Man, it’s been hot this week. Not like it’s been any different than any other day this summer. I think we’ve only had a handful of days where it was below 90ºF since the beginning of June. I took the kids to a baseball game last week and got sunburnt really bad, and now it’s peeling. Lovely. Otherwise, school is going well for the kids so far, and the job is coming along. But without further ado, I know the kids were pretty excited about Mexican food. As am I.
|This was the best. I love this so much. Next time, I might use more butter in the topping to see if it'll work better.|
However, this meal came at one caveat: this is not a Taco Bell meal. No tacos, no burritos, no enchiladas, no chips and salsa. I wanted something more authentic. So, the first thing I started with was the bread: conchas. The first thing I did was stir in my yeast packet into ½ c warm water. Then I mixed in ½ c of evaporated milk, 3/8 c of sugar, 1/3 c melted butter, 1 tsp salt, 1 egg, and 2 c flour. After I mixed all this together, I slowly added in another 2 c of flour with a ½ tsp cinnamon. When it all came together, I kneaded it for 5 minutes or so until it became a soft dough. I greased the bowl and placed the dough in the bowl, covering it with some cheesecloth and letting it rest in a warm place for about an hour. While it was resting, I made the topping for it. In another bowl, I creamed together 2/3 c sugar and ½ c butter until it was light and fluffy. There’s no feeling like the feeling of squishing cold butter into sugar. Then I stirred in 1 c of flour until it was closer to a thick paste-like consistency. Then I divided this into two parts: mixing in 2 tsp cinnamon into one and 1 tsp vanilla extract into the other. The problem is that it got very dry. I tried adding in a few drops of the evaporated milk into it, but it didn’t really do what I wanted, so I had to add a little flour back in. It was quite a mess. Once the dough was finished resting, I divided it into 12 pieces. I shaped each piece into balls and placed them on a cookie sheet with enough room between them. Then I divided each topping part into six balls each, flattening each topping ball into a disk and wrapping it over the dough ball. After I pressed it down slightly, I took a knife and cut scallop-like or clamshell-like shapes into the top, which was way easier said than done. Or you could do spirals. It’s kind of up to you. I covered these and left these to rise for another 45 minutes. Setting my oven for 375ºF, I baked these for 20 minutes or until they were golden brown. Although they didn’t look as pretty as I imagined (since the topping part was so dry), they did taste good, though. I still don’t think I got my butter and sugar creamed well enough, and that may have been part of the problem. But otherwise, these were rather tasty.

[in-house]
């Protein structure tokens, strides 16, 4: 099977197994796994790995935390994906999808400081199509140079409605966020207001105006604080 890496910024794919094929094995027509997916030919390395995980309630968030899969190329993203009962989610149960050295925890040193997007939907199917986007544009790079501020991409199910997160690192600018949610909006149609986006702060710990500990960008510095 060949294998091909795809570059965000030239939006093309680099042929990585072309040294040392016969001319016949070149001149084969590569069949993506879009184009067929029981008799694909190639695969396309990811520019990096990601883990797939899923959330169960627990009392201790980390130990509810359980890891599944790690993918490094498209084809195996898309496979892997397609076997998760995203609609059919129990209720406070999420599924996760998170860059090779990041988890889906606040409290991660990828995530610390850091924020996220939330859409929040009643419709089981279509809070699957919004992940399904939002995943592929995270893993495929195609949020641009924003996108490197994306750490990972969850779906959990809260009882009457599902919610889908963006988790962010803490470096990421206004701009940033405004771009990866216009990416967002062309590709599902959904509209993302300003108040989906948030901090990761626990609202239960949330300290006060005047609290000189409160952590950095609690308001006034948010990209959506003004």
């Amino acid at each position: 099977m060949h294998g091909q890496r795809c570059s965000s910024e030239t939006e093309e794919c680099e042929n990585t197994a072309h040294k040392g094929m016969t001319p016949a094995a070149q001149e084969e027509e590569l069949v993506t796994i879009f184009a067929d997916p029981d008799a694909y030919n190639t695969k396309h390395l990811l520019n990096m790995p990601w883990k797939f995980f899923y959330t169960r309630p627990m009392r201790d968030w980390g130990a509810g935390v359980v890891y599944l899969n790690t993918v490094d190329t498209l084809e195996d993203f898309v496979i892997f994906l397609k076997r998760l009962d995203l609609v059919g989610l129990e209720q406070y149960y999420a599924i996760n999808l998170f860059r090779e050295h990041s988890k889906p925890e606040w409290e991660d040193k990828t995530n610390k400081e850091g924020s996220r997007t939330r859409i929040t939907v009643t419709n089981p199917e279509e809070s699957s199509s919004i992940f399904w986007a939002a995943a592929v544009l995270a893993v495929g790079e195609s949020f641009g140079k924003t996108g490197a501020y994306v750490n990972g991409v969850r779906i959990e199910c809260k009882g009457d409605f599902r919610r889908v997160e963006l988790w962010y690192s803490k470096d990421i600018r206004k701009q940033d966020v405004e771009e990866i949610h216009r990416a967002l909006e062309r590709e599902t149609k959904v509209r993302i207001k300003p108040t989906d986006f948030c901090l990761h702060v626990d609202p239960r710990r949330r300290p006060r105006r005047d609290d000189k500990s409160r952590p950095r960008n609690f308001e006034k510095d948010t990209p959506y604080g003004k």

|Oh, I don't know. I think this may be the best. Clearly one of my new favorite things.|
The next thing I made was a soup called posole (I’ve also seen it spelled pozole). I took all my poblano peppers and put them on a baking sheet and placed them in an oven and roasted them at 425ºF for about 20 minutes or so. (The skin should be starting to blister and char.) I saved eight peppers for the next recipe and used the biggest one for this recipe. Once I took them out, I wrapped them in plastic wrap to help them steam while they cool. After this, I took one pepper and discarded the skin and chopped up the rest of it (saving the others for later). After setting this to the side, I fried up my bacon and put it on a paper towel on a plate to drain. Then I put my cubed pork (I used pork loin cutlets) in the same skillet I just fried my bacon in and browned my pork in the bacon grease. After it was browned, I removed the pork and sautéed my onion and garlic until my onion was soft and started turning brown. Then I added in my diced poblano chiles, some diced jalapeño peppers, oregano, cumin, chile powder, cloves, salt, and cilantro, letting it sauté for a minute. Then I transferred this to a larger pot and let it heat up a minute before I added in my chicken stock (I used two of the 32 oz boxes) along with some mild red enchilada sauce. After stirring, I added in my crumbled bacon and diced pork let it simmer for about 30 minutes before adding in two large cans of hominy. I continued to let this simmer for nearly an hour. This, my friends, was so completely awesome that I’m having trouble putting words together to describe it. If I had been served this as a kid, I wouldn’t have avoided hominy with such a fervent passion for so many decades. I love the flavor of the pork cooked in bacon grease – it added so much to it. I loved everything about this.